"What's the best stadium in European football?" was the question last week when Manchester United fans visited Madrid. For some, the towering 80,000 seater Bernabeu shaded the bigger Camp Nou. It's steeper, taller, with more tiers.
Stadiums were judged from the outside too, the location and the history. In America, history is what makes an old ballpark like Fenway Park or Wrigley Field so popular among the bigger, newer, corporate domes. Even the new builds try and ape the designs of the 1920s.
In England, Fulham's Craven Cottage remains a favourite precisely because it's not an identikit out-of-town bowl differentiated by the colour of its seats.
In subsequent discussions about football stadiums, Milan's Giuseppe Meazza - the famous San Siro - emerged as a rival contender. "It looks like it wants to fight you," was one assessment of the ground shared by both Milan clubs.
It will stage AC Milan v Barcelona on Wednesday night, the one permanent fixture at Milan amid the continuous upheaval. Just two of the Milan players who played against Barça last season started their game at the weekend. Viewed from the outside, the giant red girders and circular stairs of the San Siro win.
Camp Nou is scruffy and sunken, with a part pebbledash exterior like a 70s council house; the Bernabeu is better, but still all exposed concrete.
They are the three venues which top polls, but there are some serious rivals.
The new Wembley is viewed by UEFA as the finest in Europe. It boats a vast 90,000 capacity and more executive facilities to keep an army of prawn sandwich eaters and city boys happy. It's not yet loved though, because fans still romanticise about that ashtray once adjoined to the Twin Towers, while the new Wembley feels just that, new.
It's superb though, but attachment to a stadium is bundled up with the great events which take place there over bricks and mortar. Once attachments have been formed, they're hard to shift, as Liverpool and Everton fans point out if suggestions are made for them to move or share a new stadium.
Old Trafford was another UEFA five star stadium – one of 29 on a list used by UEFA up to 2006 when they redrew the rules. No stadium with a capacity of less than 60,000 has staged a Champions League final since then, but which is the best?
Old Trafford is England's biggest club stadium, and, though hugely impressive, the roof swoops too low to give it the same impact of the best. Like Arsenal's Emirates or Newcastle's whatever it is called these days, it's also a true football ground, free from an athletics track which make Olympic Stadiums in Athens, Berlin, Istanbul, Rome, Moscow, Barcelona and Seville, however wonderful, not perfect for football.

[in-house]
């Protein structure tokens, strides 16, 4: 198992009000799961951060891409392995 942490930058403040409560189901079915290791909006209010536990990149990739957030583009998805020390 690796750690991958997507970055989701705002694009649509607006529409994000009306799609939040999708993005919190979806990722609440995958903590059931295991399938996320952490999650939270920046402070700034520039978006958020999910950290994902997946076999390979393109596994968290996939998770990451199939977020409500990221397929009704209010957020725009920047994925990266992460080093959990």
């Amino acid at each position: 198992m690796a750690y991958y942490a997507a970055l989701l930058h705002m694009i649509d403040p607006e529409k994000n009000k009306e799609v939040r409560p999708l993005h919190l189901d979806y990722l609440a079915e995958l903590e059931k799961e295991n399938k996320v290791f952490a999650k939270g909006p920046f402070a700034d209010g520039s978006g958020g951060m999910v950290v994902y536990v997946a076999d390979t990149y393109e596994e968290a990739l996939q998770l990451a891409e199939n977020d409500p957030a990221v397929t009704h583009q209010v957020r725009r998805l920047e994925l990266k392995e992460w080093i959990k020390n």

Just as Brazil is rebuilding 14 stadia ahead of the 2014 World Cup, so countries which have staged past events benefited from a surge in stadia investments.
Portugal may be among the poorest countries in Western Europe, but it has some of the best venues after Euro 2004, including the bonkers one in Braga, which has two stands, a rock face behind one end and a forest at the other.
Most of the German stadiums built for the 1974 World Cup finals were rebuilt for the 2006 edition, minus the running tracks. Munich's futuristic Allianz Arena is a groundbreaking as the original Olympic Stadium was in 1972 and was rightly awarded the Champions League final last year.
The new giant or expanded grounds in Hamburg, Dortmund, Hanover and Monchengladbach - in fact most German cities with a Bundesliga team - are magnificent, but they also incorporate terracing.
Grounds like the Stade de France were built for France 98, epic venues like Marseille's Velodrome remodelled. It's undergoing another expansion, up to 67,000 with an imposing new 'roof of light' for Euro 2016.
That would have been developed anyway, for Marseille average 50,000. The same applies in Glasgow, which is particularly well served by fine venues: Hampden, Celtic Park and Ibrox. Istanbul, too, has three top class venues, two of which are among the noisiest in world football most weeks.
No country has more than Spain's five stadiums on the 2006 list – sure to be seven when Athletic Bilbao and Valencia complete their new homes. Unlike at Valencia where the work has stopped, progress at Athletic's new 53,000 cathedral continues apace and it opens in September.
Being newly built is only one facet. Architectural design also counts. The imposing red brickwork exterior of the shared Stadio Luigi Ferraris in Genoa not only made it an urban art-form when it opened before Italia 90, but also the inspiration for Preston's developed Deepdale.
The Camp Nou and the Bernabeu remain the best. They're steeped in history of the finest players in the world, they attract vast crowds and they're huge.
Both are to undergo redevelopments, with Madrid aiming to 'wrap' the Bernabeu and increase the capacity by 10,000 seats to 90,000. Despite looking like it can't go any higher, architectural minds are trying to find a way.
Barcelona plan a bigger project. They were so impressed by the new 100,000 capacity Dallas Cowboys stadium in Texas in 2010 they considered copying it – though without the pink dressing room for cheerleaders.
Prior to that, plans were announced around the stadium's 50th anniversary in 2007 for Sir Norman Foster to expand the capacity to 106,000 by increasing the height of the main stand, then covering and cladding the uninspiring outside of Camp Nou in a Gaudiesque terracotta exterior.
It would have been a new architectural icon for a city already stuffed with design classics, but the project never broke ground and plans will be shelved by the austere new board who will struggle to justify the anticipated €250 million cost.
It will be built, just not yet. Some of the world's best stadiums are outside Europe. We'll come to them in the future, but for now, what's your favourite in Europe?